Blizzard of Snow Geese at Middle Creek WMA
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This weekend I spent several afternoons birding and photographing at Middle Creek WMA (Wildlife Management Area) in Lancaster County, PA. The location – 6,000 acres of field and forest – is a premier destination to see Snow Geese congregating in huge numbers in early March. I never tire of the spectacle of thousands of birds ceaselessly honking, flapping, and taking-flight in a blizzard of white feathers. Much of the 400-acre centerpiece lake was frozen, but geese packed themselves into patches of open water, and spread expansively across acres of stubble farm fields.
Cars inched along the auto-tour, as hundreds of visitors enjoyed the avian spectacle. Photographers angled for premium shots alongside young families holding up phone cameras to capture the moment. Everyone was captivated, especially by the deafening “whoosh” of wings when tens-of-thousands of geese were flushed by a roving Bald Eagle.
These ‘Greater’ Snow Geese spent the winter along the mid-Atlantic coast a little further south, including marshlands, fields and waterways of the Del-Mar-Va peninsula and Chesapeake Bay area. They begin migrating in late winter, congregating in key stopover points as they work their way northwards. Middle Creek hosts a peak of about 100,000 birds in early March. From there, the geese move on to their next stop (Finger Lakes, NY), before heading to their breeding grounds in the Arctic tundra.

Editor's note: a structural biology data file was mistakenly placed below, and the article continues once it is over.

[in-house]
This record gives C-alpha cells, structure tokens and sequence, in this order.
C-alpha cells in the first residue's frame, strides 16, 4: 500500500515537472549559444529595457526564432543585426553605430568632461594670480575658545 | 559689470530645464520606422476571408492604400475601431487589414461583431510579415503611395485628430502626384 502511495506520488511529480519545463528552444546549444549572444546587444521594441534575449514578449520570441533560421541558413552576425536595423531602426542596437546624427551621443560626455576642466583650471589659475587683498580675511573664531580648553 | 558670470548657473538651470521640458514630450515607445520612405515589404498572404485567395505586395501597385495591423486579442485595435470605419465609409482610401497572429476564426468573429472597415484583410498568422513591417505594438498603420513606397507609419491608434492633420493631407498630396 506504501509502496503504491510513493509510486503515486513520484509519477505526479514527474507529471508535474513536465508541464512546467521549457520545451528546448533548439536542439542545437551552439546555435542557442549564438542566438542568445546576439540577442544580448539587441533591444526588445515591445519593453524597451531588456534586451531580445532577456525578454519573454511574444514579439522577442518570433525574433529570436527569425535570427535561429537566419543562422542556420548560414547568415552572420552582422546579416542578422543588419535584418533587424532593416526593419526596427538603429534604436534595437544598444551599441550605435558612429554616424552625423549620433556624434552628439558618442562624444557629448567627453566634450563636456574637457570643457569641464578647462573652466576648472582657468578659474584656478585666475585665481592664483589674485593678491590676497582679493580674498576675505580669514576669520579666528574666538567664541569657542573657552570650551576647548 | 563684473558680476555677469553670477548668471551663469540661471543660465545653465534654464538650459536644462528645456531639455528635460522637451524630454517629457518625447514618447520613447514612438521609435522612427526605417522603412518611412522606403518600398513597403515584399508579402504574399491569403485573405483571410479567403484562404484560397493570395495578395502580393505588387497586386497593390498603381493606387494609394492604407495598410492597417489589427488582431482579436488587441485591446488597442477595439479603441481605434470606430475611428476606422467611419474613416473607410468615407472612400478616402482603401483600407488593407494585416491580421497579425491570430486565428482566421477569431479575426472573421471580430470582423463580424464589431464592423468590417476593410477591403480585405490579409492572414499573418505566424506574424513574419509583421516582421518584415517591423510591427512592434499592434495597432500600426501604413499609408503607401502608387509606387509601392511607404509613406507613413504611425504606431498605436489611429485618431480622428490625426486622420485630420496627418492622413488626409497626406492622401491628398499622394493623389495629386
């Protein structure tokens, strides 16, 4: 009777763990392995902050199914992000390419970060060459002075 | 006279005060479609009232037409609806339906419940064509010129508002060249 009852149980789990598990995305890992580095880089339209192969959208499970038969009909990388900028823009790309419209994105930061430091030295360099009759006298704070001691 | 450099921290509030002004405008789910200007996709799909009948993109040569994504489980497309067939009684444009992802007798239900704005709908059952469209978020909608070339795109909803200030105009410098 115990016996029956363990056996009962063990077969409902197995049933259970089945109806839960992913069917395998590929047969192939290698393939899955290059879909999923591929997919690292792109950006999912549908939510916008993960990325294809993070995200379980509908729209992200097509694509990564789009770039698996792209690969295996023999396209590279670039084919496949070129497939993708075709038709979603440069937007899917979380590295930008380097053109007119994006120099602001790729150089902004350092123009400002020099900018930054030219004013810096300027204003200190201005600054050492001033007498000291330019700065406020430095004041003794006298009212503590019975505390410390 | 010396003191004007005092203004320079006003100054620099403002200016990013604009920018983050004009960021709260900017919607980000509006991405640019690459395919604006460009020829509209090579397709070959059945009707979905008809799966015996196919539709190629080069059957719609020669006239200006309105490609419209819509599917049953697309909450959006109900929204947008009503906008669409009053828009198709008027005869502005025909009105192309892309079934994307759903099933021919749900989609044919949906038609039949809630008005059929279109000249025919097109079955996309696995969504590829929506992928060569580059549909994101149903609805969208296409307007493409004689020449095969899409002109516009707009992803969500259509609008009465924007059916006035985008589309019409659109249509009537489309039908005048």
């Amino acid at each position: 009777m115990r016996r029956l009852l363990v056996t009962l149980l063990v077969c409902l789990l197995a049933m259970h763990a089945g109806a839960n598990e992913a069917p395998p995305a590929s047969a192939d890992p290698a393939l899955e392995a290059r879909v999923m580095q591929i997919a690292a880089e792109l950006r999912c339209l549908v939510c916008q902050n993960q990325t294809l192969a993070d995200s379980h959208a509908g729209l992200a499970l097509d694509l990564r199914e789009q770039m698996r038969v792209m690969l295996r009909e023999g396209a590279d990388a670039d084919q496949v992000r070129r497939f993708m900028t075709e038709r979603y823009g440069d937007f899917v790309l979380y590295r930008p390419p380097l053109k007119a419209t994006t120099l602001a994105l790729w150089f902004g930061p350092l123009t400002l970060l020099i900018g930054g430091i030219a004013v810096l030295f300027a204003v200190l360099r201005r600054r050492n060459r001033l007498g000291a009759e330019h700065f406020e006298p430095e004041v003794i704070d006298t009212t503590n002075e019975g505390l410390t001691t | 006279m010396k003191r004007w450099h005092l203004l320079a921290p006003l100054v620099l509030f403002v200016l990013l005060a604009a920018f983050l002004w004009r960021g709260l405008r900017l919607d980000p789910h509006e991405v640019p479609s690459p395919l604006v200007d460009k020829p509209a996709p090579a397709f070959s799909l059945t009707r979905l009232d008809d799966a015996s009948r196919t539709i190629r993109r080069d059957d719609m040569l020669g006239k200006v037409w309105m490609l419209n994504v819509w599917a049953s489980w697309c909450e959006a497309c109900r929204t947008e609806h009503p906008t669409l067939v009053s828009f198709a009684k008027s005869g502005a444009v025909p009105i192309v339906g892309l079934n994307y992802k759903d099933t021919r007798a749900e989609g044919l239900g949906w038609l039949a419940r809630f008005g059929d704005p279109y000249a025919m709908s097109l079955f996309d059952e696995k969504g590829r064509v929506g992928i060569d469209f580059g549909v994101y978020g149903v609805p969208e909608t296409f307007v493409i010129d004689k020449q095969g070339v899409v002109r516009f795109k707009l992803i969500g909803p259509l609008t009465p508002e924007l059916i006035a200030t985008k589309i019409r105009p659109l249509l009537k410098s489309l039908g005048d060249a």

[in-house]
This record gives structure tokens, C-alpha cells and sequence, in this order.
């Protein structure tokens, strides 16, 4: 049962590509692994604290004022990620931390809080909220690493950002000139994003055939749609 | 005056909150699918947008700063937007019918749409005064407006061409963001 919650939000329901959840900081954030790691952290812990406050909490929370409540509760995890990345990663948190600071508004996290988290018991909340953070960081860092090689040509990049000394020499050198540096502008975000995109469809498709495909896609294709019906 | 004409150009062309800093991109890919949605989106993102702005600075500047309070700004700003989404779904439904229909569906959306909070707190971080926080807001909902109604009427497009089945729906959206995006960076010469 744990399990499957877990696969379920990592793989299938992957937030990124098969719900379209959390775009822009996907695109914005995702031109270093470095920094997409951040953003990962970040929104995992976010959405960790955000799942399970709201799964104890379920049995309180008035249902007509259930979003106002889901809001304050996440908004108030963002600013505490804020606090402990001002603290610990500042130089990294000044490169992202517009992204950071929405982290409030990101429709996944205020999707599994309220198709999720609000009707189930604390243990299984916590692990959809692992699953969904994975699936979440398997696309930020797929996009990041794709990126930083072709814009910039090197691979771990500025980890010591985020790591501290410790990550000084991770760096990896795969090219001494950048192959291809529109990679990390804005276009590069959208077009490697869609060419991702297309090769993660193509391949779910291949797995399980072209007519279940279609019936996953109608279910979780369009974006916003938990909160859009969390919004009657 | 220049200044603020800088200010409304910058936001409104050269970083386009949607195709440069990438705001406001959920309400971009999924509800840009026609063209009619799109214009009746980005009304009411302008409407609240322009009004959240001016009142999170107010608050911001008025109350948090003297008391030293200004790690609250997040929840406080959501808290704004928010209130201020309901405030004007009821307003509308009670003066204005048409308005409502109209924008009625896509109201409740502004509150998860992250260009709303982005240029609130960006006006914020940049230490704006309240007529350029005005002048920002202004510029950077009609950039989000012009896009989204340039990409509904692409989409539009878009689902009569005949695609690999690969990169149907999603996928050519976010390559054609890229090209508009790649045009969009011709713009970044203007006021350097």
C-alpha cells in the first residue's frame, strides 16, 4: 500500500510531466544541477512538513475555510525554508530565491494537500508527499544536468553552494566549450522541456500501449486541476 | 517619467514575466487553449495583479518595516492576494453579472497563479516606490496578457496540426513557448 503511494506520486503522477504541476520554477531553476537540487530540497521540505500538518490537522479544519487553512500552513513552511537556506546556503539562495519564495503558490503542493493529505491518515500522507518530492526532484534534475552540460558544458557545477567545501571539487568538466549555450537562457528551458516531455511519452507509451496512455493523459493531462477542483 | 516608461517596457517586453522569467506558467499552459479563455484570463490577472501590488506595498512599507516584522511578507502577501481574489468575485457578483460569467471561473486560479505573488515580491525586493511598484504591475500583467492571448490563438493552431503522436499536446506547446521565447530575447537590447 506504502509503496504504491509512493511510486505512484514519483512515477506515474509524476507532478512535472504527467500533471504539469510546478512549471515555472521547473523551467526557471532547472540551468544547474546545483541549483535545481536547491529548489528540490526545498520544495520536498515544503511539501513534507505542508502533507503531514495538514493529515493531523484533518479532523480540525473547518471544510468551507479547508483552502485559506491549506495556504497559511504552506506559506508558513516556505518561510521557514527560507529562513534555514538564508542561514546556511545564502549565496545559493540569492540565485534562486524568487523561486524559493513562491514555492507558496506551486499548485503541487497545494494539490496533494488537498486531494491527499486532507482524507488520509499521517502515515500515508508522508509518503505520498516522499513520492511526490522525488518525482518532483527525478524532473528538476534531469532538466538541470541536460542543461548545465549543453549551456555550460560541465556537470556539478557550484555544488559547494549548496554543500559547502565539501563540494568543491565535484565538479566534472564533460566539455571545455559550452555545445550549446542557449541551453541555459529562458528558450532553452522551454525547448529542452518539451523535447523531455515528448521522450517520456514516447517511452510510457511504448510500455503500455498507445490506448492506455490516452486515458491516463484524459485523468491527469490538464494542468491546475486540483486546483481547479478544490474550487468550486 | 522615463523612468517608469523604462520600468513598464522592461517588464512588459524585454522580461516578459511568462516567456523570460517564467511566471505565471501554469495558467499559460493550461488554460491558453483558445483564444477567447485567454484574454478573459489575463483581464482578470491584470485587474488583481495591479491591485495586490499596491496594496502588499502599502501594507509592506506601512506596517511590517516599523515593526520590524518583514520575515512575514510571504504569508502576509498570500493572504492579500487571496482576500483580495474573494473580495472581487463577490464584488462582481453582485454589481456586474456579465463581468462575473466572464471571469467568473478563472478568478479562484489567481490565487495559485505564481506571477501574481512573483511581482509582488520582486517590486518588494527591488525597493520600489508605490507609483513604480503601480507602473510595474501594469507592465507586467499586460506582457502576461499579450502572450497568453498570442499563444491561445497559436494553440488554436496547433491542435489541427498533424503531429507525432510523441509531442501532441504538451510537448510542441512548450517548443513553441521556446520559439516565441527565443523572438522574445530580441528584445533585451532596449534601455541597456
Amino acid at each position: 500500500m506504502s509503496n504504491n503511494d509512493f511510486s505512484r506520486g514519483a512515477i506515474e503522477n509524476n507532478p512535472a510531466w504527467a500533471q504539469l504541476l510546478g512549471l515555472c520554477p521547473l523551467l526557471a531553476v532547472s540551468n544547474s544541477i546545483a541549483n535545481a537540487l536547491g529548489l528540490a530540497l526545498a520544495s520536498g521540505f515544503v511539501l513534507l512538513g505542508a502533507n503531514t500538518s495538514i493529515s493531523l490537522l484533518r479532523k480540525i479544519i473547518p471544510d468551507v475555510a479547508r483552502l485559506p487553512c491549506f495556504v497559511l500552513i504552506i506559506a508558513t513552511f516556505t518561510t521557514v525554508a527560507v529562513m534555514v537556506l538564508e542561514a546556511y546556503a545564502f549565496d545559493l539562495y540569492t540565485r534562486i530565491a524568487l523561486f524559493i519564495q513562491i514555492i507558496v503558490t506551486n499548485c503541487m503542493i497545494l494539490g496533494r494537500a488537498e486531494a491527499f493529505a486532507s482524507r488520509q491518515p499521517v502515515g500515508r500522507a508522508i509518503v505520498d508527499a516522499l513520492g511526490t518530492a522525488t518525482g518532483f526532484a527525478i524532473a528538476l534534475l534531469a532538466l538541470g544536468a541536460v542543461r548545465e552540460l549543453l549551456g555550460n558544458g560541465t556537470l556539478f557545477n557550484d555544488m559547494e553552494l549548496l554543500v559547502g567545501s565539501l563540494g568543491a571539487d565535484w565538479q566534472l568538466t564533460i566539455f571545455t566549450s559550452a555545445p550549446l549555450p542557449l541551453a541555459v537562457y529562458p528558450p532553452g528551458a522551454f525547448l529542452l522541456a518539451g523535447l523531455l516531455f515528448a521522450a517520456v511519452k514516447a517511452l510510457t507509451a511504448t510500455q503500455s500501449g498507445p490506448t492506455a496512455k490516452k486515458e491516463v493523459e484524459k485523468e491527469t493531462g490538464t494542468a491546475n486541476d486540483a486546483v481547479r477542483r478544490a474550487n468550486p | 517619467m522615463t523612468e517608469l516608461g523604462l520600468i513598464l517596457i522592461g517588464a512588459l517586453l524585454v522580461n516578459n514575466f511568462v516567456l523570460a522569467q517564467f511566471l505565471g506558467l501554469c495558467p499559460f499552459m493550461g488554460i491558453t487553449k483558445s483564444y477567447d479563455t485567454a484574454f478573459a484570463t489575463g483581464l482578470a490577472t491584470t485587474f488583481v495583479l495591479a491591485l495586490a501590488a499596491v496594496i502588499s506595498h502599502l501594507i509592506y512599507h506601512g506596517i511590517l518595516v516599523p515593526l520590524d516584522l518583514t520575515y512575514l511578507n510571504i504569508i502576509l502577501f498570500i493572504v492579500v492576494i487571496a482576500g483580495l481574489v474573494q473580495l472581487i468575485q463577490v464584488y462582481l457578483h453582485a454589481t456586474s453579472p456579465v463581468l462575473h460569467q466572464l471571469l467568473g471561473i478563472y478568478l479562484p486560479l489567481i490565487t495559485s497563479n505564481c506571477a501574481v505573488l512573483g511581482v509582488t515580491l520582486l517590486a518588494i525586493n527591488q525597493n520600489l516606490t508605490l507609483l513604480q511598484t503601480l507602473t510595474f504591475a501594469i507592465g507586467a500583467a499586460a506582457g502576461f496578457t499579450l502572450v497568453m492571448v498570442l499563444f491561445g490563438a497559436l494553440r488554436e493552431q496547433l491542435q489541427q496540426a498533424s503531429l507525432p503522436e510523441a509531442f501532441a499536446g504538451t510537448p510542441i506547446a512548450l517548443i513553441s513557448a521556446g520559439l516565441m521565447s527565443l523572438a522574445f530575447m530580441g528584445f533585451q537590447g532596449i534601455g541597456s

The all-white blizzard of Snow Geese are interspersed by dark morphs, featuring dark body and white head, known as “blue goose.” Middle Creek WMA is also a staging ground for hundreds of Tundra Swans, which I saw standing on the edge of the ice, or floating on the lake. Other waterfowl clustered in the open waters, including Redhead, Ring-necked Duck, American Wigeon and many Northern Pintail.
As the sun set over the mesmerizing landscape, geese were in constant motion. Many flew in to the lake from the fields, where they had spent the day foraging. Others streamed high in the sky, continuing their northbound migratory journey. I watched until the last rays of light… and I’m already looking forward to going back again!
This wonderful spectacle of Snow Geese along with Sandhill Cranes can be seen on our November New Mexico tour.